From coloring books to virtual reality, Chicago Fire Department upgrades fire education teaching tools
The Fire Department Tuesday unveiled the virtual reality headsets it will begin using to educate kids about fire safety.
The Chicago Fire Department is swapping out coloring books for virtual reality headsets as its preferred educational tool to instill fire safety basics in the minds of elementary and middle schoolers.
Fire Commissioner Richard Ford unveiled the technology Tuesday during a demonstration at St. Sabina Academy with a group of 5th and 6th graders who strapped on the headsets to find themselves getting out of bed to the sound of a beeping smoke detector.
Students, faced with several options to escape, used a handheld device pick what to do next.
“It feels real,” said 11-year-old Daila Wardell. “I ran downstairs,” she said, safely avoiding a kitchen that was ablaze.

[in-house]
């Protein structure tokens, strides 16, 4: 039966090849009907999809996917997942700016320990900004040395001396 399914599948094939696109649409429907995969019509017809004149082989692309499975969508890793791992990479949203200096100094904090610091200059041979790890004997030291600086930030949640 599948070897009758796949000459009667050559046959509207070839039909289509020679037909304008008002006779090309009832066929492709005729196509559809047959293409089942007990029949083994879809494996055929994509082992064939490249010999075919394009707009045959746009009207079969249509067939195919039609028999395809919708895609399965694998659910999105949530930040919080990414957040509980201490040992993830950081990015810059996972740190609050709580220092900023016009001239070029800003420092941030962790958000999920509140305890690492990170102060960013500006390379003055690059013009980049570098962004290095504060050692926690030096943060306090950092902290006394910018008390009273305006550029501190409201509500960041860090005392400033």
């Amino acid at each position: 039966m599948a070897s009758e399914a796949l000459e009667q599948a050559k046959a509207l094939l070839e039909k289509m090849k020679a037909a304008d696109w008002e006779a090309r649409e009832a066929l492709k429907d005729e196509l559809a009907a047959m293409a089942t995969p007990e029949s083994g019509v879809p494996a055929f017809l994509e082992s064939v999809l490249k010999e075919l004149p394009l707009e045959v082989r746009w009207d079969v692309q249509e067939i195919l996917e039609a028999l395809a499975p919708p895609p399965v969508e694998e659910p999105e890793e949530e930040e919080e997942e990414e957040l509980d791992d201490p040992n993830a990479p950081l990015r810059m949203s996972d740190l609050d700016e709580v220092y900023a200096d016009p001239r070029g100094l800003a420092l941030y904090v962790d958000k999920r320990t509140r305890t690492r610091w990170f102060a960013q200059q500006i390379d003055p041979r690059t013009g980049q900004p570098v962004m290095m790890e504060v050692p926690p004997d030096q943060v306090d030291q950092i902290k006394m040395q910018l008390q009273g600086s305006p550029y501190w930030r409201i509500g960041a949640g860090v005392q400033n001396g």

“It gives you the experience of knowing how to get out of a fire but in a way that doesn’t traumatize the kids,” said Fire Department spokesman Larry Langford, whose voice narrates the options in the virtual setting.
“It is the first of its kind,” Ford said proudly during a news conference at the Auburn Gresham neighborhood school. “This innovative program brings fire safety training into the 21st century.”
The program was developed by the Chicago Fire Department Foundation, a non-profit dedicated to assisting the mission of Chicago firefighters. The roughly $1 million program includes 90 headsets.
Fire departments across the country have reached out wondering if they, too, can use the program, Langford said. The Foundation plans to license the program so it can be swiftly shared with other municipalities, he said.
Dubbed “The Fire Escape,” the 15-minute immersive experience was designed for kids from 4th through 8th grades and features a fire in a typical Chicago two-flat.
“This program I think is going to save the lives of children and families in the city of Chicago,” St. Sabina Pastor, the Rev. Michael Pfleger, said Tuesday.
One possible side effect of virtual reality: motion sickness. A student vomited during the experience — though it’s unclear exactly when the student began feeling ill.